Farm Collector

MY FIRST EXPERIENCE WITH A STEAM ENGINE

Ulman, Missouri 65083.

When I was just a kid, my grandfather had a little 10 HP Nichols
and Shepard steam engine, and also one of the same make that they
called an 11 HP We kids used to play around these old engines a
lot. In the hot part of the summer the boilers of these old engines
would get pretty hot from the hot sun. We kids would catch frogs
out of the pond and roast them on the hot boilers. I guess we ate
them . . . the best I can remember. I expect they were a little on
the rare side, but we sure had lots of fun playing around these old
engines.

I can remember when my father and grandfather had this little
engine and sawmill on a neighbor’s farm about two miles from
home. One chilly morning when they went to the sawmill I decided I
wanted to go along, so they let me go with them. After we got there
I was cold so my father put my feet and hands down in the saw dust
pile to warm me up a little while he built a fire in the engine.
After he got a good fire going, I made my way back to the engine
and crawled up on the platform to keep warm. After a while Dad came
back to build up the fire a little more and someway or another a
coal of fire went down my shirt collar. That warmed me up pretty
good for a while. The best I can remember Dad put some steam oil on
the burn and I made it pretty good the rest of the day. That is
about all I can remember about my trip to the sawmill. I guess I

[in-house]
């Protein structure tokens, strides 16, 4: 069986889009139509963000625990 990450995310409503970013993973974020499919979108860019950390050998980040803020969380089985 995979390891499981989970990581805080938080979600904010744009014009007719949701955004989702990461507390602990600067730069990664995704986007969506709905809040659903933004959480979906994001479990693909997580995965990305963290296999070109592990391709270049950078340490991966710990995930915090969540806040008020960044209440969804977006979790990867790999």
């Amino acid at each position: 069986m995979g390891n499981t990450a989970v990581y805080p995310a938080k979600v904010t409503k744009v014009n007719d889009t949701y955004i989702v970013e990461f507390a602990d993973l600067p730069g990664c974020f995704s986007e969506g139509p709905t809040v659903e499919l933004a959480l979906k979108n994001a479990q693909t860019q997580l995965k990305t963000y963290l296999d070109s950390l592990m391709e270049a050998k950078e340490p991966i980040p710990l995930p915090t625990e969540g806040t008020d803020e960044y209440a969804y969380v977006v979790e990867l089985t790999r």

was about 3 or 4 years old at that time, but I do remember them
bringing the old engine and sawmill home some time later. They
pulled it up by a small pond where it sat for a number of years
without being in use. It just sat there and the wheels sank down in
the ground several inches.

One warm summer day, I guess I was about 9 or 10 years old, one
of my little brothers, George, and I were playing around the old
engines so we, or I guess it was me mostly, decided it would be fun
to fire this little 10 HP engine up. Our folks were all gone some
place except our great grandmother, who was at the house and
didn’t know what we were doing. So we got started. First we had
to put the manhole cover in the boiler at the bottom. We had a
little trouble trying to tighten it because Grandad kept his shop
locked up most of the time and we couldn’t get a wrench to
tighten it with. We tightened it the best we could by hand. Then
the work started. My little brother, George, and I each got an old
bucket and started carrying water from the little pond. George was
about 4 years old and I was about 9 or 10. We carried water for
hours . . . tadpoles and all went right into the boiler. Finally
around noon we had water in the glass and by that time we were
getting pretty tired.

We thought we better go see if Great Grandmother had us any
lunch fixed rather than have her come looking for us. Sure enough
she had cornbread, butter, fried potatoes and onions all ready for
us. Believe me, we cleaned up everything she had fixed because we
were really hungry as well as tired. She never did ask us about
what we had been doing so we beat it back to finish the job.

We started carrying water and tadpoles again. Finally we had